Outside the new "Greenology" store, Fritzie, Ken Hay and Harvey Gurst, described the mechanics and construction of koi ponds for aquaponics, growing greens and vegetables.
I returned in the windy but sunny late afternoon to hear a winsome young woman singing "I can't wait". Further up the street the peoples were boogie-ing to "Happy" and "She's a Good Girl" by the City Rhythm Orchestra.
The “locally” grown strawberries that are now showing up at Chestnut Hill groceries can be yours for the picking at farms in Montgomery and Bucks Counties and in New Jersey in nearby Burlington, Camden and Gloucester counties. A comprehensive guide can be found at as http://www.pickyourown.org Bill Roach’s family has a tradition of picking fruits and vegetables every year. They got a start this past holiday weekend at Rowand’s Farm in Glassboro, New Jersey. The large strawberry patch, laid out in neat long raised beds, were flush with heavy, red, ripe berries when we arrived but a short hour later families like ours had harvested all but the unripe pink and white berries. The Roaches move from farm to farm in the area and will also be picking cherries, blueberries, raspberries and more as those crops come in. Watch video here.
During a break from cultivating and weeding a raised bed of peas at the Weavers Way Henry Got Crops farm in Roxborough where he volunteers, your correspondent captured a slice of life on the farm.
The farm grows crops mainly for the 120 members of the CSA (“Community Supported Agriculture” organization) but also regularly sells product through the Weavers Way stores in Mount Airy and Chestnut Hill, at an onsite farm stand and downtown at Head House Square.
When I arrived, CSA Manager Nina Berryman was busily sketching out the day’s plan on a chalkboard in the farm shed. I followed Berryman around as she lamented some stunted carrots with experienced worker Minna Latortue, who had just graduated nursing school, examined the cold season greens in the hoop houses, made plans with Laura Mass Forsberg to plant potatoes later in the day then getting her started on a weeding task and finally doing what she calls the hardest part of the job, doing deskwork at a laptop computer communicating with CSA members and such.
I caught up with farm educator Tara Campbell as she waited for the first of four school groups to arrive and watched as she and educator Clare Hyre prepped students from Saul Agricultural High School (where the farm is located) and got them out working down the field.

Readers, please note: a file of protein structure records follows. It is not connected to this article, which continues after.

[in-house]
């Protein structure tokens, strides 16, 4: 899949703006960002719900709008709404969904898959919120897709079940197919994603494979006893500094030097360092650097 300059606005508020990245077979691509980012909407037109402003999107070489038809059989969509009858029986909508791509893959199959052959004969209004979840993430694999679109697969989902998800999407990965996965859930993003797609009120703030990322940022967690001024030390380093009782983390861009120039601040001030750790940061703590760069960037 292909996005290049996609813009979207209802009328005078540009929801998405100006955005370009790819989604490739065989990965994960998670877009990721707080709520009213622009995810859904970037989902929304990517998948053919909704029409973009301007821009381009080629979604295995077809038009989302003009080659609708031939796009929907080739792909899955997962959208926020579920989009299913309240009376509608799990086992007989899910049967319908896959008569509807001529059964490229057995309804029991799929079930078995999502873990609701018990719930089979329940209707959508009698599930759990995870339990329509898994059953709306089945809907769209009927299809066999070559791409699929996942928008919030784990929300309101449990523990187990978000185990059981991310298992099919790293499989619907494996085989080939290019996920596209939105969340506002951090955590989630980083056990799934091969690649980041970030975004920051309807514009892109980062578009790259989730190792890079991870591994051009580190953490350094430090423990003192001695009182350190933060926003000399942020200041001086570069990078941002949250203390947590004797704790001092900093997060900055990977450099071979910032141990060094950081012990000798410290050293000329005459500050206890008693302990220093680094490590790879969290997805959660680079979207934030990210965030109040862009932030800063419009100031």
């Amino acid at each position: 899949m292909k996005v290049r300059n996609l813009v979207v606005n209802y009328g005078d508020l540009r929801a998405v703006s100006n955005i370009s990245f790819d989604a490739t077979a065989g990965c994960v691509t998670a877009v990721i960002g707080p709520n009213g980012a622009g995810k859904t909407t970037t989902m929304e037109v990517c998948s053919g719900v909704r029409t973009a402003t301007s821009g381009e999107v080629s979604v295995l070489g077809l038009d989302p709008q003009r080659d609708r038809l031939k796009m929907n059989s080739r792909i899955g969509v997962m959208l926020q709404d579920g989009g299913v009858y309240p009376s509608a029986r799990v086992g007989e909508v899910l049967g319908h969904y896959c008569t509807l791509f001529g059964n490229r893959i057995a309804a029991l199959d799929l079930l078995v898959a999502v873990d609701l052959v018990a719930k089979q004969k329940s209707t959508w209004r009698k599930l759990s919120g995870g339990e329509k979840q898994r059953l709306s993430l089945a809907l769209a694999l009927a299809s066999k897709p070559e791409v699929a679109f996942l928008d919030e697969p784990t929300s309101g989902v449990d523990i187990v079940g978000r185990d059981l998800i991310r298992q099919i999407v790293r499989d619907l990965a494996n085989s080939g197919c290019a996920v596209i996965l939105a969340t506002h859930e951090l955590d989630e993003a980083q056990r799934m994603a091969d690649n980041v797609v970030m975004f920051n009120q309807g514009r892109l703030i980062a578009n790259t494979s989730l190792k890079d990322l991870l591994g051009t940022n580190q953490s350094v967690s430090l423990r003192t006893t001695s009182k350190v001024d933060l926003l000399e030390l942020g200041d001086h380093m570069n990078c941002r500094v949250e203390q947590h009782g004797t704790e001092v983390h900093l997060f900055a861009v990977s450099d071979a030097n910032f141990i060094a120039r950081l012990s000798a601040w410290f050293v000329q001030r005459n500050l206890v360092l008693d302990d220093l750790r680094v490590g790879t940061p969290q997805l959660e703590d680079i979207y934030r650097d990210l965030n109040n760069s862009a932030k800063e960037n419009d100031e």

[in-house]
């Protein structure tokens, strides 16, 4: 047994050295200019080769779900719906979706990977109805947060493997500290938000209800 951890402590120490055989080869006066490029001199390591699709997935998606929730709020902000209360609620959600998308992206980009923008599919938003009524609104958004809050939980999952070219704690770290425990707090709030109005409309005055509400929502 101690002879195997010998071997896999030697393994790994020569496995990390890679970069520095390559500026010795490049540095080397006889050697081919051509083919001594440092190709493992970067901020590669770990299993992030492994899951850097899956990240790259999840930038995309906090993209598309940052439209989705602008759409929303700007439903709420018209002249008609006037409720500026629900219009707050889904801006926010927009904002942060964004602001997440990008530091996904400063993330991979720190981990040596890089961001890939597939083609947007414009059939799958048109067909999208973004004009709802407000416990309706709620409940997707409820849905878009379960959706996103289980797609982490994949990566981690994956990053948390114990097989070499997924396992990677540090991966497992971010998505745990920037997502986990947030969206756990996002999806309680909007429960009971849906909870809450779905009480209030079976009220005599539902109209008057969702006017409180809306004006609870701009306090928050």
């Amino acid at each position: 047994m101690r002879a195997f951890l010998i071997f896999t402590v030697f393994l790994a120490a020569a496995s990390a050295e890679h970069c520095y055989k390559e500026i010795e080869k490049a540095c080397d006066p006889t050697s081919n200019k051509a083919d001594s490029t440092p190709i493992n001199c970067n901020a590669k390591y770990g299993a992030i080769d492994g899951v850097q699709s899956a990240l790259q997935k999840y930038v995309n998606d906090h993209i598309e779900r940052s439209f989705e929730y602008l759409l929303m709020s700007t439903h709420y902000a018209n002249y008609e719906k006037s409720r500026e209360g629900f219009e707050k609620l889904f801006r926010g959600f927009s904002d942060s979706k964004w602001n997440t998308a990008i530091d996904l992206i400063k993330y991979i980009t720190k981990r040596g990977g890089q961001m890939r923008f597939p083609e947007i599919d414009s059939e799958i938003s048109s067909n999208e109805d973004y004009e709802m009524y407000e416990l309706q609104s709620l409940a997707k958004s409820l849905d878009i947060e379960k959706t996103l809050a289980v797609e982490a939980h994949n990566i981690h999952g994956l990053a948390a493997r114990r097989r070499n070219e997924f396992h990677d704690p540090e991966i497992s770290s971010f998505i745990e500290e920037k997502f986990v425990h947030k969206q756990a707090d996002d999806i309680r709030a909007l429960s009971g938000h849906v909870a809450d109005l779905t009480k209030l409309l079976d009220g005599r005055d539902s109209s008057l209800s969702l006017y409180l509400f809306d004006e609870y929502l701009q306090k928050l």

And ebullient compost guy Scott Blunk showed off the composting operation as he directed a frontend loader to dump just-arrived vegetable waste into the ten thousand pound capacity grinder and activated it massive rotating tines. See small video of Blunk here
Your correspondent shot some footage of cows grazing peacefully but did not include it in the accompanying video because the dairy operation belongs to the Saul School and not Henry Got Crops. Your correspondent also looks forward to comparing notes and photos with Lanie Blackmer who later arrived to do a story for WHYY/Newsworks.
For the third year in a row, Joel Fath and Mira Adornetto of Philly Seed Exchange, set up their table top with seeds and small brown envelopes for packing and labeling seeds on a recent sunny, spring day outside the Weaver’s Way Coop in Mount Airy. According to the organization’s website, http://phillyseedexchange.org, “Philadelphia Seed Exchange is a collective of gardeners and farmers in southeastern Pennsylvania and New Jersey dedicated to preserving open-pollinated species and developing new plant species to meet the nutrition and caloric needs of our neighborhoods.” The Exchange hosts events like this in different neighborhoods and encourages people to both bring and take seeds although it is not necessary to contribute any seeds to take some. They ask only that participants grow out the plants from the seeds they take and harvest some of the seeds to bring back to the Exchange. One enthusiast who took a seat at the table was Nate Kleinman, who works on community garden projects in the region. He had brought a plastic grocery bag full of seeds including purple bush beans, bloody sorrel, and Nanticoke Indian squash, an heirloom variety of the Nanticoke Indians who lived in South Jersey and Delaware. Raina Ainslie, who had brought some lavender seeds, picked up a packet from Kleinman’s bag of Kyoto moss spores, meant for growing under a bonsai tree or terrarium which she will try out. Through the afternoon, people came and went, congregating around the table, sharing their knowledge as much as the great variety of vegetable, flower and tree seeds. Some contributed bean seedlings were eagerly grabbed up. From left to right: Kleinman, Ainslie, Adornetto. Watch video here.